Now after the second round of eggs hatched, Oliver again did his duty for ten days feeding and keeping the babies warm and then something happened that the pigeon keeper did not know how to explain. There in Oliver’s nest box were his two baby squeakers, dead.
The pigeon keeper’s first instincts were to look for the usual suspects. That is some varmint, a weasel, mink, coon or possum or had gotten into the coop. But that obviously was not the case here for if one of them had gotten in, then there would be dead adult birds all over the place and the survivors, if any, would still be hysterical. But there were no other dead birds here. Then he thought maybe a large rat or a snake got it but he ruled that out because a rat or snake would have eaten the babies. Here the bodies were in intact except that they were covered with blood and had been pecked all over. Then he thought that maybe another bird had flown in Oliver’s nest box and that a fight ensued and while Oliver defended his family and turf, the babies were accidentally killed. But the pigeon keeper observed no other birds had blood on them. Only Oliver had blood on him.
Oliver had killed his own young. It was the only explanation and it went against everything that was natural in the pigeon world for pigeons don’t kill their young. But Oliver hadn’t grown up in the pigeon world. He had been raised by a human. Maybe his over aggressiveness had run amuck and made him psycho the pigeon keeper thought. Maybe his mate was not to his liking and the prospect of being stuck with her forever drove him over the edge. So instead of killing his wife, which would be impossible for one adult pigeon to kill another, he killed his children to end the marriage. In human terms that could be a motive. Humans did crazy stuff like this, but not pigeons. The pigeon keeper had never seen or heard of such a thing like this in all his years of keeping pigeons. So after a while he gave up trying to come up with an answer. But the fact remained that Oliver was guilty, that he was demented, and that he had to go. So the question became what to do with him.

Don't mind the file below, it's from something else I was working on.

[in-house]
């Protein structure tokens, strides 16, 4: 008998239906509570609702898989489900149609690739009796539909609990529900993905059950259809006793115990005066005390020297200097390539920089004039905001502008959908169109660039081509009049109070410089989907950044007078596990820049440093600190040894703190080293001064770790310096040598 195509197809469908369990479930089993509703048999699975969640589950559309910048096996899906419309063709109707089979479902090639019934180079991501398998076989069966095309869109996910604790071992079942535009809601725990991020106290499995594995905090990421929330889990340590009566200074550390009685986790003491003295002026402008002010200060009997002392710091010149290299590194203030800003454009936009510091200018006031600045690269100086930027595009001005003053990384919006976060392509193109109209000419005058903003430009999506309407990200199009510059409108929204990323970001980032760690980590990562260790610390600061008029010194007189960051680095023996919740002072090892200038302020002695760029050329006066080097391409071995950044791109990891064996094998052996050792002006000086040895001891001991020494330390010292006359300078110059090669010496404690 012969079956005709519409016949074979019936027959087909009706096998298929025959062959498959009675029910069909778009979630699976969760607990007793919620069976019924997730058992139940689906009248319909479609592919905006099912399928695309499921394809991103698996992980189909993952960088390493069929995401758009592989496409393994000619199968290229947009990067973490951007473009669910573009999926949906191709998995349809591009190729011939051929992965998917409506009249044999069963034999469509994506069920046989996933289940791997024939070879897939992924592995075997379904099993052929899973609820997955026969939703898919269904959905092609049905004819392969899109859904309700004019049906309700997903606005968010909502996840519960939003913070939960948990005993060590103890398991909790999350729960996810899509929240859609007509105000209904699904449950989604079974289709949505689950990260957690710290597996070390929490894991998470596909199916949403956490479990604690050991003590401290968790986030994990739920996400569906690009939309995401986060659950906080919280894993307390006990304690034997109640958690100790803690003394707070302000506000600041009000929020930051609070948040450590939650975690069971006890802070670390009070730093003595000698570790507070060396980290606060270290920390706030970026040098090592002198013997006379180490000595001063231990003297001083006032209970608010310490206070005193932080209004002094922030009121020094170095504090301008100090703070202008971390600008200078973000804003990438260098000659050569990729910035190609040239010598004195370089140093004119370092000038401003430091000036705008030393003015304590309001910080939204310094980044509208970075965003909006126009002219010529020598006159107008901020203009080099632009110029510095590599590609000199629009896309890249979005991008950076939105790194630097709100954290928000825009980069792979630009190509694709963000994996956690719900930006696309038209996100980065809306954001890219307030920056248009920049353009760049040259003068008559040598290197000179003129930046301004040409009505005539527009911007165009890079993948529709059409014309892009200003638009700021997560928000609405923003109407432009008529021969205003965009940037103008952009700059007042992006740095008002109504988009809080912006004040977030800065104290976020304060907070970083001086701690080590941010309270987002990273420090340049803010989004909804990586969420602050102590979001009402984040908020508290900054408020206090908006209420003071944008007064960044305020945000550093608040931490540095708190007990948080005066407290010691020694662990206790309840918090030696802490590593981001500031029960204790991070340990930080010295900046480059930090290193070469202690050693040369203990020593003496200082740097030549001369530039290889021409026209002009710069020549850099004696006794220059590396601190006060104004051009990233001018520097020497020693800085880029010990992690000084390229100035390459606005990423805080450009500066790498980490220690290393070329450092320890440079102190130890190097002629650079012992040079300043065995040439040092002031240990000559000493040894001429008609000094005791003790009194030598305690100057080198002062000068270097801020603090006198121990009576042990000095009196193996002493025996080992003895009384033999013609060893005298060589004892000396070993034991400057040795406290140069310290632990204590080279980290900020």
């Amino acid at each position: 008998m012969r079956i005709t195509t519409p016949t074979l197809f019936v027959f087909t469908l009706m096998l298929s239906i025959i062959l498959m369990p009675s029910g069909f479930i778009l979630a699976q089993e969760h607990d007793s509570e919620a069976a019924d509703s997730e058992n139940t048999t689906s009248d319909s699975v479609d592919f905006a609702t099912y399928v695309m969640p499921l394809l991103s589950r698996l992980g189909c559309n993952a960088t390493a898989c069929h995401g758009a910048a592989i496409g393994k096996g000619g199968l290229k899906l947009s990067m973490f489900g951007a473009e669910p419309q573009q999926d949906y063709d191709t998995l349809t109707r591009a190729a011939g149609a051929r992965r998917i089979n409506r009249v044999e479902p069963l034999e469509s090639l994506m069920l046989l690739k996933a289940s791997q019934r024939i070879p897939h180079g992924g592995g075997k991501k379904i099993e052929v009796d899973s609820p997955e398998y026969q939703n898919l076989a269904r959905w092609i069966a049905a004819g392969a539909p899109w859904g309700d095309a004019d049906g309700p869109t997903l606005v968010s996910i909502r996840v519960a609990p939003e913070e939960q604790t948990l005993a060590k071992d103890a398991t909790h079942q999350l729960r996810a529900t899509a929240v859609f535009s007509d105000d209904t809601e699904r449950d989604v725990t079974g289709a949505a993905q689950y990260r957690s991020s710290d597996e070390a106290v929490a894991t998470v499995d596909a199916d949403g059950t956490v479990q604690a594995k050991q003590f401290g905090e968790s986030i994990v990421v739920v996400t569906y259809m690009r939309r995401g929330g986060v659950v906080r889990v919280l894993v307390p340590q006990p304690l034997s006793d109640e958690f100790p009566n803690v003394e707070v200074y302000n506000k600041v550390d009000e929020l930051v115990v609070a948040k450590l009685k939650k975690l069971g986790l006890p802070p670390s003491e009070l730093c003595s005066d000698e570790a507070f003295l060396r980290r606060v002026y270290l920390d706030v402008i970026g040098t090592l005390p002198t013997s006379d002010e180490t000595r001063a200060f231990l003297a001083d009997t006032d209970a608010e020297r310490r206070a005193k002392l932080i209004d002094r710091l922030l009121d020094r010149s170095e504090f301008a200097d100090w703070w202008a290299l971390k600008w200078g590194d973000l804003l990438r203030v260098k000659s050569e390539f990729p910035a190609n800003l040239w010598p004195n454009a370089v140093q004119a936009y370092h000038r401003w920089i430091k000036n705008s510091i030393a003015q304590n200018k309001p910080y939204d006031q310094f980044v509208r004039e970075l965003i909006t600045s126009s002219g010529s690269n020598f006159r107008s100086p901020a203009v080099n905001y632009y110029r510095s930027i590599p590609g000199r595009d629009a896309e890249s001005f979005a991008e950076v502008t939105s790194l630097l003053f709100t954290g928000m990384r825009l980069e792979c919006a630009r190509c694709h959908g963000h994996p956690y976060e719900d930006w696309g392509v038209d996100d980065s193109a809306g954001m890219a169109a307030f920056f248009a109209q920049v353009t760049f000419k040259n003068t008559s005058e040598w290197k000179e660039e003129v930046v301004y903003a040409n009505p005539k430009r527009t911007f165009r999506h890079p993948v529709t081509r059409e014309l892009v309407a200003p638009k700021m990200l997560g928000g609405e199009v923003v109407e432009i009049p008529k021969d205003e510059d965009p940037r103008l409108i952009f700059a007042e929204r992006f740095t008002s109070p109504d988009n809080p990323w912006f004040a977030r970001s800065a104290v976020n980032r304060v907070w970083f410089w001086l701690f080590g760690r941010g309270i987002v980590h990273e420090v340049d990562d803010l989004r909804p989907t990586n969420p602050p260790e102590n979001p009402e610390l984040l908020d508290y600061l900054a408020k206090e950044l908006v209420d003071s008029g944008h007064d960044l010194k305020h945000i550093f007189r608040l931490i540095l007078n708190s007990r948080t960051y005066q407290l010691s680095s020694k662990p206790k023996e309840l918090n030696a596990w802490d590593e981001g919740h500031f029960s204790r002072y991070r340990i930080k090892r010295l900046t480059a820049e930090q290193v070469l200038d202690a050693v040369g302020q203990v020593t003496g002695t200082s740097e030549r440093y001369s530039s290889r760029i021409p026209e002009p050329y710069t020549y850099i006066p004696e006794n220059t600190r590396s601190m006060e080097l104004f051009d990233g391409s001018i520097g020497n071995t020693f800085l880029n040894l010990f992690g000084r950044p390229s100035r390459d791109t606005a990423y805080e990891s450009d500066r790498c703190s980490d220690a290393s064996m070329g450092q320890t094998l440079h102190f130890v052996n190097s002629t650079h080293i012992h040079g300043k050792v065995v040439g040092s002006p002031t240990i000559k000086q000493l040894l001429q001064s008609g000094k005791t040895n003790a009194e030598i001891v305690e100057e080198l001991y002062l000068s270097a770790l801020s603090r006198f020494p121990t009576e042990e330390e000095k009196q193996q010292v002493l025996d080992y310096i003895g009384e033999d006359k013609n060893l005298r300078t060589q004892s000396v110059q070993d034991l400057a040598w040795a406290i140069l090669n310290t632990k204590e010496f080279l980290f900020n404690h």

Pigeon keepers usually cull, that is destroy in polite terms, but kill in real terms, birds that are undesirable to breed from. And Oliver was definitely now an undesirable. But this pigeon keeper was an old man and in his youth he had culled many a bird but now with his old age upon him he had become more respectful of the sacredness of all life, and despite knowing that he should ring Oliver’s neck, he just couldn’t bring himself to do it. So he decided on banishment from the kingdom as Oliver’s punishment.
The next day he went into town, ironically to get pigeon feed and other pigeon supplies, and took Oliver with him. He cleaned him up first washing the blood evidence from his feathers. Town was about twenty miles from where he lived so he released Oliver there figuring that Oliver would join up with the local ferals and that would be the end of him.
But alas he was wrong. Two days later he received a phone call from a woman that lived in a small town about five miles from him. She told him that she had one of his pigeons. Her daughters had captured this pigeon that was too exhausted and too weak to fly she said and that she knew a woman who raised pigeons and that woman got on the internet and somehow traced the registered band number on the bird back to him.
The pigeon keeper had her describe the bird best she could to him to confirm it was Oliver. But despite the lack of pigeon terms and pigeon colors in her description, the pigeon keeper knew it had to be Oliver when she told him that the bird appeared to be hurt as there was blood on him. He must have missed some cleaning him up.
So Oliver had flown fifteen miles approximately trying to get home. All pigeons have some homing instinct even if they aren’t homing pigeons and evidently he became too weak and or too hungry or both to make it all the way. Since he had been raised by a human, humans were his saving grace and Oliver had gone to humans for help, that is this woman’s daughters.
The pigeon keeper informed the woman that he didn’t want the bird back, he did not give her the reason why, and suggested that they could keep it if they wanted to or give the pigeon away to someone else.
“Oh thank you,” said the woman. “We’ll keep her. My daughters just love her. They’ve named her Princess.”
And so that’s how a pigeon named Oliver became a pigeon known as Princess and lived happily ever after, and all by herself/himself hopefully.